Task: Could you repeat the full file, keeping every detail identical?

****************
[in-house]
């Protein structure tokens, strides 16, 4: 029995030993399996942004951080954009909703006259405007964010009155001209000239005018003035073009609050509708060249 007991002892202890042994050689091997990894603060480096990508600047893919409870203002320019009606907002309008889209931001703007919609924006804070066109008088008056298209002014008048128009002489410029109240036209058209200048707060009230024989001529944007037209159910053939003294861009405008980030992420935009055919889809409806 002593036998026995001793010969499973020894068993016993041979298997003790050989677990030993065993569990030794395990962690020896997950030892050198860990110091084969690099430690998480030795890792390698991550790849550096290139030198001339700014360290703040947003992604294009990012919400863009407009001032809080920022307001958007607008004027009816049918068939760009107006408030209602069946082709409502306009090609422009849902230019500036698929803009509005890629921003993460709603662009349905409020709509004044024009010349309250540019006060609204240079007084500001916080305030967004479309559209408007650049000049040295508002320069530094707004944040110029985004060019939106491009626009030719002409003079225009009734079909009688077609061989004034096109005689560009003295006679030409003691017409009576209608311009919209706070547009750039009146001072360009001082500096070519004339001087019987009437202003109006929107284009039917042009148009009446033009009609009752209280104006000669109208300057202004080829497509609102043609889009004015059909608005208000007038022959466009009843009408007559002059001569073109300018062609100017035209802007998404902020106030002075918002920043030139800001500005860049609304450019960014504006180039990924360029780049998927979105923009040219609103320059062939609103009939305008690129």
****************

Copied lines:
[in-house]
């Protein structure tokens, strides 16, 4: 029995030993399996942004951080954009909703006259405007964010009155001209000239005018003035073009609050509708060249 007991002892202890042994050689091997990894603060480096990508600047893919409870203002320019009606907002309008889209931001703007919609924006804070066109008088008056298209002014008048128009002489410029109240036209058209200048707060009230024989001529944007037209159910053939003294861009405008980030992420935009055919889809409806 002593036998026995001793010969499973020894068993016993041979298997003790050989677990030993065993569990030794395990962690020896997950030892050198860990110091084969690099430690998480030795890792390698991550790849550096290139030198001339700014360290703040947003992604294009990012919400863009407009001032809080920022307001958007607008004027009816049918068939760009107006408030209602069946082709409502306009090609422009849902230019500036698929803009509005890629921003993460709603662009349905409020709509004044024009010349309250540019006060609204240079007084500001916080305030967004479309559209408007650049000049040295508002320069530094707004944040110029985004060019939106491009626009030719002409003079225009009734079909009688077609061989004034096109005689560009003295006679030409003691017409009576209608311009919209706070547009750039009146001072360009001082500096070519004339001087019987009437202003109006929107284009039917042009148009009446033009009609009752209280104006000669109208300057202004080829497509609102043609889009004015059909608005208000007038022959466009009843009408007559002059001569073109300018062609100017035209802007998404902020106030002075918002920043030139800001500005860049609304450019960014504006180039990924360029780049998927979105923009040219609103320059062939609103009939305008690129």